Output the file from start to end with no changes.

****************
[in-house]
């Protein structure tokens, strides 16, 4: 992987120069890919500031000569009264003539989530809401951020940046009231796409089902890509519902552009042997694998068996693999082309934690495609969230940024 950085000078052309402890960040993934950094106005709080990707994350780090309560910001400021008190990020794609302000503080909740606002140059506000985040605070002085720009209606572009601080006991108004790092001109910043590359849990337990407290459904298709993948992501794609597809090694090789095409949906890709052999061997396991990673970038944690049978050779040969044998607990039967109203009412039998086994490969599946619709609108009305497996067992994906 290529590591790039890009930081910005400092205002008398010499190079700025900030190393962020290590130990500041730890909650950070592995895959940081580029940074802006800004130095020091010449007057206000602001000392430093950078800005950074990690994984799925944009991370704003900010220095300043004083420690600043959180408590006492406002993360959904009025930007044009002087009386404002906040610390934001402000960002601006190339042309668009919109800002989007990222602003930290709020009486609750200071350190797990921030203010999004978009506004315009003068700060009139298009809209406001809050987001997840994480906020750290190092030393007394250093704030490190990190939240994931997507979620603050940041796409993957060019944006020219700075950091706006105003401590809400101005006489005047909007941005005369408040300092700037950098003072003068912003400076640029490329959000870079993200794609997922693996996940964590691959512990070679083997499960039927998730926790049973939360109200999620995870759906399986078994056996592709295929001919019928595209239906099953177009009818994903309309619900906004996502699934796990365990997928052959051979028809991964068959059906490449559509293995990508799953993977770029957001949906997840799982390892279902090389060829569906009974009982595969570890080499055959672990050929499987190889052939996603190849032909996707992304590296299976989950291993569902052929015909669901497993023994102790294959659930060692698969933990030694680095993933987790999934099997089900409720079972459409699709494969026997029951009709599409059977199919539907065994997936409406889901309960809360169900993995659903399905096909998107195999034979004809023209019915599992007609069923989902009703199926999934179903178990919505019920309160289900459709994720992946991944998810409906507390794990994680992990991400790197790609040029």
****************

[in-house]
């Protein structure tokens, strides 16, 4: 992987120069890919500031000569009264003539989530809401951020940046009231796409089902890509519902552009042997694998068996693999082309934690495609969230940024 950085000078052309402890960040993934950094106005709080990707994350780090309560910001400021008190990020794609302000503080909740606002140059506000985040605070002085720009209606572009601080006991108004790092001109910043590359849990337990407290459904298709993948992501794609597809090694090789095409949906890709052999061997396991990673970038944690049978050779040969044998607990039967109203009412039998086994490969599946619709609108009305497996067992994906 290529590591790039890009930081910005400092205002008398010499190079700025900030190393962020290590130990500041730890909650950070592995895959940081580029940074802006800004130095020091010449007057206000602001000392430093950078800005950074990690994984799925944009991370704003900010220095300043004083420690600043959180408590006492406002993360959904009025930007044009002087009386404002906040610390934001402000960002601006190339042309668009919109800002989007990222602003930290709020009486609750200071350190797990921030203010999004978009506004315009003068700060009139298009809209406001809050987001997840994480906020750290190092030393007394250093704030490190990190939240994931997507979620603050940041796409993957060019944006020219700075950091706006105003401590809400101005006489005047909007941005005369408040300092700037950098003072003068912003400076640029490329959000870079993200794609997922693996996940964590691959512990070679083997499960039927998730926790049973939360109200999620995870759906399986078994056996592709295929001919019928595209239906099953177009009818994903309309619900906004996502699934796990365990997928052959051979028809991964068959059906490449559509293995990508799953993977770029957001949906997840799982390892279902090389060829569906009974009982595969570890080499055959672990050929499987190889052939996603190849032909996707992304590296299976989950291993569902052929015909669901497993023994102790294959659930060692698969933990030694680095993933987790999934099997089900409720079972459409699709494969026997029951009709599409059977199919539907065994997936409406889901309960809360169900993995659903399905096909998107195999034979004809023209019915599992007609069923989902009703199926999934179903178990919505019920309160289900459709994720992946991944998810409906507390794990994680992990991400790197790609040029």